The Corner

The Euro: Thinking The Unthinkable

Some mistakes cannot be undone. I’ve always thought that the euroskeptic dream of a mass break-up of the euro was just that: a dream. The same goes (alas) for the idea that one of the weaker (Germany might be a different matter) Eurozone countries could simply quit Brussels’s irresponsibly speculative monetary union.

 

Over at the Economist, however, they are beginning to think the unthinkable:

 

 

…Introducing a new currency would be difficult but not impossible. A government could simply pass a law saying that the wages of public workers, welfare cheques and government debts would henceforth be paid in a new currency, converted at an official fixed rate. Such legislation would also require all other financial dealings—private-sector pay, mortgages, stock prices, bank loans and so on—to be switched to the new currency.

 

The changeover would have to be swift and complete to limit financial chaos. Bank deposits would have to be converted at the same time, and the same rate, as overdrafts and mortgages to keep the value of banks’ debts in line with their assets. When Argentina broke its peg with the dollar in 2001, it decreed that bank deposits should be switched at a more favourable exchange rate than loans, in an effort to appease savers. This imposed losses on an already crippled banking system, and led to a sharp contraction in domestic credit.

 

The central bank would have to distribute new notes and coins fast. It would also have to set interest rates, and would need a lodestar, probably an inflation target, to guide it. Whatever the official exchange rate at a changeover, the new currency would quickly find a market level against the euro and other currencies. A new D-mark would be expected to rise against the now-abandoned euro; a new drachma or punt would trade at a big discount to its official changeover rate—a devaluation, in effect.

 

The switch to the euro was smooth, but it was planned for years in great detail and in co-operation among countries. The reverse operation would be far messier. The mere prospect of euro break-up could cause bank runs in weak economies as depositors scrambled to move savings abroad to avoid forced conversion. If Germany were the leaver, it would face an inward flood.

 

To prevent such a drain, a weak country thinking of leaving the euro would have to impose caps on bank withdrawals, other forms of capital controls, and perhaps even restrictions on foreign travel. That might not work in a region as integrated as Europe—and if it did it would depress the economy by limiting the circulation of cash for commerce. It would also cut the country off from foreign credit, because foreign firms and banks would fear that their money would be trapped. Trade would suffer badly, at least for a while.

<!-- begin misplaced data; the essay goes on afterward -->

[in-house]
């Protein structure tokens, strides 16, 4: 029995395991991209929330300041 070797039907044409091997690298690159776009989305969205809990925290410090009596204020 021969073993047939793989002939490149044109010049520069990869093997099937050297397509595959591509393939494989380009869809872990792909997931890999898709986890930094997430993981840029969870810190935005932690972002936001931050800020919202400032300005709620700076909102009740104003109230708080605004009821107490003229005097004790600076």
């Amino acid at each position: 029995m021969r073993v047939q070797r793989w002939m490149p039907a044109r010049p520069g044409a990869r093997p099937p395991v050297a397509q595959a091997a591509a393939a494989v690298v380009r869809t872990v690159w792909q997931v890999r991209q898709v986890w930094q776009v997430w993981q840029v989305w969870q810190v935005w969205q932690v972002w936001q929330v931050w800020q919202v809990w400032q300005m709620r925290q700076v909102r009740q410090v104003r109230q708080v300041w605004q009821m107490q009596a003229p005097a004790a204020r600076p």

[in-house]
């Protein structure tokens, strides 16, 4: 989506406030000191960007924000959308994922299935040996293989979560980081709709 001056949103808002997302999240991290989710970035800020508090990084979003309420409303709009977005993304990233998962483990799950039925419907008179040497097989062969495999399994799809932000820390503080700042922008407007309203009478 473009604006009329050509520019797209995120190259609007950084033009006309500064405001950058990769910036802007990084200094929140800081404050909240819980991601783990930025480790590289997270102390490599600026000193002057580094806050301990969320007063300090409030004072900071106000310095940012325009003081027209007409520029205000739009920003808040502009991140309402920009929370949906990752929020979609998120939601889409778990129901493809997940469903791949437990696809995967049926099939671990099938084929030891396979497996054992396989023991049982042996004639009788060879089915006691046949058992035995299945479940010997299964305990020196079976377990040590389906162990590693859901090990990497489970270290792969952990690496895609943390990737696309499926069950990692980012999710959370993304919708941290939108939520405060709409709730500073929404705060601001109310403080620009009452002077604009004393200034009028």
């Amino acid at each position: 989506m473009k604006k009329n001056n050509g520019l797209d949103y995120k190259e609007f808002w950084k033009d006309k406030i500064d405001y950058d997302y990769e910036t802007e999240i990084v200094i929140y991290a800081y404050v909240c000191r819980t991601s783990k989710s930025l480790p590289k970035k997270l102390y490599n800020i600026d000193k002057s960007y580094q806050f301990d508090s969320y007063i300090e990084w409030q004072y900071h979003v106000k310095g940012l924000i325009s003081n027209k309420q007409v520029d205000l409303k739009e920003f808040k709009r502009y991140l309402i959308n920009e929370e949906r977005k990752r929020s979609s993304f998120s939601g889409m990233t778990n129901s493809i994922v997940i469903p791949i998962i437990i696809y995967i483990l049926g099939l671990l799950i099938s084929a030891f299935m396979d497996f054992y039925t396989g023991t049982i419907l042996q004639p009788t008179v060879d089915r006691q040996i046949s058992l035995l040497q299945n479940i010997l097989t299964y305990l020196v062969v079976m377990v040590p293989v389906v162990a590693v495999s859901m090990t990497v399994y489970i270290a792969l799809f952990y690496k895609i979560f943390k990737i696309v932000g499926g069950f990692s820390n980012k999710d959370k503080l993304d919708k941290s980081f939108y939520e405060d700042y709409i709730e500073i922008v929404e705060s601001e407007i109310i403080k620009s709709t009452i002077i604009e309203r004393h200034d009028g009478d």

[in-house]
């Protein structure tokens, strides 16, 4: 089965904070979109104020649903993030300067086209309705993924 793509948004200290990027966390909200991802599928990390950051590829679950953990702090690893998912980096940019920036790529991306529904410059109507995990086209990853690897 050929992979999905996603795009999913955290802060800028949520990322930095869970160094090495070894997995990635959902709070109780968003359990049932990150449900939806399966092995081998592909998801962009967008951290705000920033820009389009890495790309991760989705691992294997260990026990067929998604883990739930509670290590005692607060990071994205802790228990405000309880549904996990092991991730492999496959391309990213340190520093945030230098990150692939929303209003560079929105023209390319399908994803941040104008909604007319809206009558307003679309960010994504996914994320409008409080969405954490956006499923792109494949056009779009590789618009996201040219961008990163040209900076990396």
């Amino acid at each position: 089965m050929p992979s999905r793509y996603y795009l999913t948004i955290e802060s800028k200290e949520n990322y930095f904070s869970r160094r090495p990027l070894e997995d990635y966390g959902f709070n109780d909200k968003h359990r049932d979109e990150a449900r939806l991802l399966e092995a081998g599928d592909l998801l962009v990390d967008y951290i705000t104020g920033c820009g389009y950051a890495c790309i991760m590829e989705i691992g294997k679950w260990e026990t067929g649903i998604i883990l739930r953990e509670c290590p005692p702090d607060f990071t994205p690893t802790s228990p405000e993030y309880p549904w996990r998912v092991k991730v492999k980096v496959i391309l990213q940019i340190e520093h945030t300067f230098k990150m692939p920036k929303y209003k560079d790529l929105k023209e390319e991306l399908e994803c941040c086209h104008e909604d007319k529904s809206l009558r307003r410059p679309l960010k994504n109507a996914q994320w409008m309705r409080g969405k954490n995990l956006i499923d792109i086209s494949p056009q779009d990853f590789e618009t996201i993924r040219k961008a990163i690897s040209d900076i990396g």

A departing country would also have to prepare for legal challenges. A change in the currency in both weak and strong countries would impose devastating losses on businesses and depositors at home and abroad. Savers who could not get their money out of banks before its forced conversion would not be happy to be paid in a devalued currency. Many would sue, as happened in Argentina. The legal uncertainty would further hamper the banks, which would be loth to extend credit for fear they might yet be forced to make depositors whole.

 

Foreign banks and pension funds holding weak economies’ euro-denominated government bonds would suffer an effective default. They might sue, too. A sovereign might expect to win its legal battles if it drafted its conversion laws well and if it could assert the primacy of its law over European law. But the European dimension would at the very least mean that costly legal battles would drag on.

 

All the while a government seeking to replace the euro with a devalued currency could scarcely rely on bond sales to finance its operations. But such a country would have long been cut off from capital markets anyway. The prospect of monetary independence would give it new options. In the run-up to passing a conversion law, the government could pay some of its bills, including wages, by issuing small-denomination IOUs, which could be traded for goods and services. These would form a proto-currency that would trade at a discount to the remaining euros in circulation—a shadow price of the devaluation to come. Since the money supply would be shrinking fast, as euro deposits fled the country, this sort of paper would be accepted readily. Scrip issued by the province of Buenos Aires circulated freely months before Argentina’s dollar peg broke.

 

 

Read the whole thing. That it has been even been written is revealing of the times in which we now live. It’s also worth noting that a key element in some of the most dramatic economic recoveries in recent years, that of Sweden in the 1990s, and, later, those of Brazil, Thailand, Russia and (although it now appears to be souring, thanks to that country’s dysfunctional politics) Argentina, were on the back of major devaluations. It’s early days yet, but the same may prove to be true of poor Iceland. Unfortunately, for so long as they remain in the Eurozone, that option will not be open to Ireland, Greece and the other occupants of the PIIGS sty.

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